Huddy’s online videos are largely wholesome, helping him build a core fanbase who skew quite young (according to TikTok metrics he is most popular with girls aged 13-17). The song “Partycrasher” describes a “psycho” who rages with his boys and teases: Might go out and get arrested/…Fucking up is too much fun. He says this isn’t a pose, but the “duality” of LilHuddy. “I don’t wanna be the person to poorly influence people with what I’m doing,” he says. “I smoke, I drink, I have fun, I party. But I’m also very responsible. So of course I’m not gonna fucking post myself out at a party belligerently drunk.”

Adam Mersel signed Huddy to Immersive Records, a subsidiary of Interscope Geffen A&M, in late 2020. “He never tried to play to a too-young or too-adult audience,” says Lerber. “Chase has always stayed committed to telling the story of what it means to actually be someone his age going through the true teenage experience.” But Huddy knows that audiences are fickle, and that his celebrity could easily go away as quickly as it came. “Maintaining what you’ve got going on is the biggest mindfuck possible,” he says. “For me, at least. Because I start to think [that] everything is temporary. And if I disappear for a week then my life is over, for some reason.”

“If you’re just gone, if you’re MIA, people will just for- get about you. Unless you’re like fucking insanely huge and people are just waiting for you to come back, life just goes on. Life always just goes on. No matter what, there’s going to be a new thing tomorrow and then the day after that. At the end of the day it’s a relationship between you and your fans and that’s what I’m always trying to keep up to date with. Even when I’m working I’m like, ‘fuck, am I missing something right now? Is there something I could be doing to show the people online that I love them?’”

He’s doing everything he can to not screw it up. Including adopting the daily routine of a startup CEO with an “articulated schedule that goes from when I wake up to when I work out to when I eat this to when I go to a meeting to when I have phone calls,” he says. “Everything’s scheduled [and] everything that’s sporadic is what I do online, because none of that’s ever planned. It’s just on me. That’s the thing that stresses me out, because if I’m going to do something today that’s for the people online, it’s something that I have to think of on the side of what I’m doing with work.”

And new projects keep cropping up. Launching a fragrance or makeup line are practically a rite of pas- sage for nascent pop stars in 2021. So Huddy, who’s worn nail polish since he was 16, has a line of gothy, press-on nails, some of which he wears today. “This is my Big Brain set,” he says, left hand like a claw to show off the designs. “You can see, they look cool, huh?”

In fact, his stardom informs a carousel of brand partnerships, appearances and collaborations. He has his own Burger King meal: a chicken sandwich with spicy sauce, a side of mozzarella sticks and a chocolate shake. He was a #CODpartner at the recent worldwide premiere of Call of Duty: Vanguard and has relation- Teenage Heartbreak’s follow up. But he is diversifyships with fashion houses like Saint Laurent, who flew him to Paris Fashion Week to see their September run- way show. Is he aware of the brand influence he wields? “I forget I have followers most of the time,” he says, per- haps naively. “I forget the power that I actually hold because I just think of myself as, ‘oh, I make music, this is my job, this is fun.’ When it comes to working with fashion brands and stuff like that, it doesn’t even flick my mind that they want me because I have followers.”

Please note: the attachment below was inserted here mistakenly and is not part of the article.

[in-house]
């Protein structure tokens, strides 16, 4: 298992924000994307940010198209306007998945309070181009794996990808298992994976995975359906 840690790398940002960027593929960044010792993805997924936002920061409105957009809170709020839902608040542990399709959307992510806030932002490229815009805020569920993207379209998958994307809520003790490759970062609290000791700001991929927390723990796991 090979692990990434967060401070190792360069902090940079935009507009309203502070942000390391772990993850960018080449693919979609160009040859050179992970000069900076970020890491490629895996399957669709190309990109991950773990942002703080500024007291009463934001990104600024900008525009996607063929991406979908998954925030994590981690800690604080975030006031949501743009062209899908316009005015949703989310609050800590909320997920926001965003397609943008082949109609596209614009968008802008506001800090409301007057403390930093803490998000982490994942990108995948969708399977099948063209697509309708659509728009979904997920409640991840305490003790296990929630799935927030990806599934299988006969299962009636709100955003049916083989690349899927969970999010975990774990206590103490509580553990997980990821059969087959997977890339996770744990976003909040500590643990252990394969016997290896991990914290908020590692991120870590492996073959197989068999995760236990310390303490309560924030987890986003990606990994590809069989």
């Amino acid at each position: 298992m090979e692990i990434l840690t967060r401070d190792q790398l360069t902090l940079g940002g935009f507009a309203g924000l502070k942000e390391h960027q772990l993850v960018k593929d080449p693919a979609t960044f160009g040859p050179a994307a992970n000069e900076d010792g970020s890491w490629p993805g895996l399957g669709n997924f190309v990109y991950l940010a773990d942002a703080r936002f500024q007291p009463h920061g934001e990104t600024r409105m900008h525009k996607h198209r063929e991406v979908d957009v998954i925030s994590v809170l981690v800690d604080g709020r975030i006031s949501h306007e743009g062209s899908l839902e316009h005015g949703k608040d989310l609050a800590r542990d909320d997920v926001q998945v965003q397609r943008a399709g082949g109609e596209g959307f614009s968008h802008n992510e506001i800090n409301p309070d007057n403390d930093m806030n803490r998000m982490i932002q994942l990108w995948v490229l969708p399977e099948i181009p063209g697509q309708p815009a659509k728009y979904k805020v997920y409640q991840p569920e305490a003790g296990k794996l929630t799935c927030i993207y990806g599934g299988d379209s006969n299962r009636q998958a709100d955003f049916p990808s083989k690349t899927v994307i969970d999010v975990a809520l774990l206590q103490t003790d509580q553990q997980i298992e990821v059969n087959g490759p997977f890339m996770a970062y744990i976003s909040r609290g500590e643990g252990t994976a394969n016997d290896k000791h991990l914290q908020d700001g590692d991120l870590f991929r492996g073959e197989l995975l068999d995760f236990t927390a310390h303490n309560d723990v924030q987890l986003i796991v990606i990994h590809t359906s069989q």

Even so, sometimes things can get too noisy. When he feels overwhelmed, Huddy turns to his snakes. They live in his bedroom in glass tanks that glow with red UV light. (He unveils the enclosures with a conjurer’s “ta- da!”) Their names are Boo, Batman, and Mango. “I love the quietness of reptiles,” he says dreamily. “I love the calmness of them; they calm me down. I have a lot of anxiety and stuff at times so if I can just pick up one of my snakes… they move so slow and so calm.”

He skipped college, but Huddy studies his peers like a dedicated Ivy Leaguer. “I pay attention to what all of the people I look up to in all the different genres go about strategy-wise,” he says. “How they move.” He’s starting to write lyrics on his Notes app before bed and is listening to more hard rock and emo-trap as he plots Teenage Heartbreak’s follow up. But he is diversifying too. Next year sees the release of a Netflix reality series about The Hype House, including his move from the storied manse to his own place. “I’ve done a couple of pickup interviews that I’m going to add into the mix,” he says. “They’re pretty fucking good.” Later today, he has an audition for a movie—“one of those nice, cheesy, A1 love movies,” he says—which would be his first as a romantic lead.

Huddy has a firm grip on the intricacies of managing a personal brand but he’s most endearing when his mind, hotwired with ambition, runs off the leash. He says he wants to do an action film where he’s “on some 007 shit.” Or to be like “The Rock, but like a skinny badass Rock.” He wants to collaborate with Slash, a “total fucking badass,” on his next record. Oh and start a record label too and a fashion line at some point, maybe. When the sparks start firing in his brain, he’s unstoppable. And when he’s on a roll, even his strict timetable can go sideways. “Me and my assistant have just been dealing with a whole bunch of stuff,” he says, pausing for breath. “I haven’t even showered and gotten ready yet. What time is it?” He checks his phone. It’s 2pm. The audition is in four hours. “Fuck!”